Gestational Diabetes Ups Child Obesity
Study: Link Between Gestational Diabetes in Pregnancy and Childhood Obesity
WebMD News Archive
Aug. 28, 2007 -- Babies born to mothers with untreated gestational diabetes have nearly double the normal risk of becoming obese during childhood, but treatment to normalize blood sugar also normalizes risk, early research suggests.
Children in the study born to mothers who received adequate treatment for gestational diabetes had the same risk for becoming obese as children born to mothers with normal blood sugar.
The study is among the first to suggest that gestational diabetes is an important risk factor for childhood obesity and that this risk can be reduced by regulating blood sugar during pregnancy, says researcher Teresa Hillier, MD, MS, of the Kaiser Permanente Northwest Center for Health Research.
"High blood sugar during pregnancy results in the baby being overfed in the womb," she tells WebMD. "The result of this overfeeding may be that children become metabolically imprinted or programmed to become obese."
Diabetes-Obesity Link Explored
About 4% of pregnant women in the U.S., or 135,000 women annually, develop gestational diabetes, according to the American Diabetes Association (ADA).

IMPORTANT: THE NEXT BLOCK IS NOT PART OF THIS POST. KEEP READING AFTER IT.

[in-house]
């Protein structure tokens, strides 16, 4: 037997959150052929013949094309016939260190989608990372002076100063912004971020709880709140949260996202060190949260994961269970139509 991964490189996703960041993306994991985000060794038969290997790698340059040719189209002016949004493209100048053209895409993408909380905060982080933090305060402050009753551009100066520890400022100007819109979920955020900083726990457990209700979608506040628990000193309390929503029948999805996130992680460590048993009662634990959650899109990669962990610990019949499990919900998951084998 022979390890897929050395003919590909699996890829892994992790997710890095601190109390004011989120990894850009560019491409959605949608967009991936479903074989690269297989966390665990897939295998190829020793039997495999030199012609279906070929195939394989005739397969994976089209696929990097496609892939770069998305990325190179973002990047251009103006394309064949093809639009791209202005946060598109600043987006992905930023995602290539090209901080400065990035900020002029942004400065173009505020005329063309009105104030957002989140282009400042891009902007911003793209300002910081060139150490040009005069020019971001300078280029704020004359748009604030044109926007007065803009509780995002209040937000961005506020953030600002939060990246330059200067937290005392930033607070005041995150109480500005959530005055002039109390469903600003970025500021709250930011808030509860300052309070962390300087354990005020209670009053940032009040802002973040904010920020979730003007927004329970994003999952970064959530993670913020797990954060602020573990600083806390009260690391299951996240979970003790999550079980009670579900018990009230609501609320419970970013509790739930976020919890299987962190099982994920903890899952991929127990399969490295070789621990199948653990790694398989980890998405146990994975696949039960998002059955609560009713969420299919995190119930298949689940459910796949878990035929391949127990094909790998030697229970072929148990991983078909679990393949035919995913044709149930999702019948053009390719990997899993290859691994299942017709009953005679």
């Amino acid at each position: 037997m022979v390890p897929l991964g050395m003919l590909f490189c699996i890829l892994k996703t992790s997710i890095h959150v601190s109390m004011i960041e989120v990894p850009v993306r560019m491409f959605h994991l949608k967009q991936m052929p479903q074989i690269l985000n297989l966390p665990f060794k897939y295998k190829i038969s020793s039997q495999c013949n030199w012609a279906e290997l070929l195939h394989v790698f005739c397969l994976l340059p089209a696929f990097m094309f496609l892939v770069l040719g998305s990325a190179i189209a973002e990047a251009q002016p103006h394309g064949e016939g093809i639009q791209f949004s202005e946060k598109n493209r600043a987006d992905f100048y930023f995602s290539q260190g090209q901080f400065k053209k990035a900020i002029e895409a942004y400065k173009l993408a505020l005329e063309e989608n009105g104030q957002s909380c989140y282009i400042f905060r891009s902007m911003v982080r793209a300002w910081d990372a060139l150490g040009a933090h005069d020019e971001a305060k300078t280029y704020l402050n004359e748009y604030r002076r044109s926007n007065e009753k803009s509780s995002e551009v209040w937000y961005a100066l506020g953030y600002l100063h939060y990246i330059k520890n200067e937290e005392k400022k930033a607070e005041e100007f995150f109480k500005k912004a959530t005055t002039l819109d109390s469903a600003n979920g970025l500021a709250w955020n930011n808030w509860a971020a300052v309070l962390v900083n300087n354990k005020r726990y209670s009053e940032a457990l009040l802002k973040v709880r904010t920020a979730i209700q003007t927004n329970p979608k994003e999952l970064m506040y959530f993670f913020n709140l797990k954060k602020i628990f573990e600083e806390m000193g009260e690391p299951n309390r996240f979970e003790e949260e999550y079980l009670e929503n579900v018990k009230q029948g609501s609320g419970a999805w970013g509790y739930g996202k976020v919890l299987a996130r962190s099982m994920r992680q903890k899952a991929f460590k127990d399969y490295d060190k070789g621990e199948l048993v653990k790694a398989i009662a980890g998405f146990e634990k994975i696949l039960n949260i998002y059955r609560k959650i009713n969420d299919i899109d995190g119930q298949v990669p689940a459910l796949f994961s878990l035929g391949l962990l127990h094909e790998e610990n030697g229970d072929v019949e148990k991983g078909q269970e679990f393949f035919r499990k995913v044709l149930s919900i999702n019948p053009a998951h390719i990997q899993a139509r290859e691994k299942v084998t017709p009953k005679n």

The ADA funded the latest research in an effort to determine whether gestational diabetes plays a role in childhood obesity. The study appears in the September issue of the association's journal Diabetes Care.
The study included 9,439 Kaiser Permanente health plan members who gave birth in Oregon, Washington state, and Hawaii between 1995 and 2000. All the women were screened for gestational diabetes during pregnancy, and their children's weights were recorded between the ages of 5 and 7.
A child's weight during this period is strongly predictive of his or her weight later in life.
Compared with children born to mothers with normal blood sugar during pregnancy, children born to mothers with poorly controlled high blood sugar were 89% more likely to be overweight and 82% more likely to be obese between the ages of 5 and 7.
Conversely, children born to mothers with gestational diabetes that was adequately treated were no more likely to be overweight or obese than children born to mothers with no evidence of gestational diabetes.
Many factors contribute to childhood obesity, and experts agree that the link between gestational diabetes and future weight must be confirmed in more studies.
Pediatric endocrinologist Larry C. Deeb, MD, a spokesman for the ADA, says the study helps make the case for the aggressive treatment of gestational diabetes.
"Most women are screened, but I don't know if women are being treated as aggressively as they should be," he tells WebMD. "'This study suggests that treatment could potentially make a big difference in the child's obesity and diabetes risk later in life."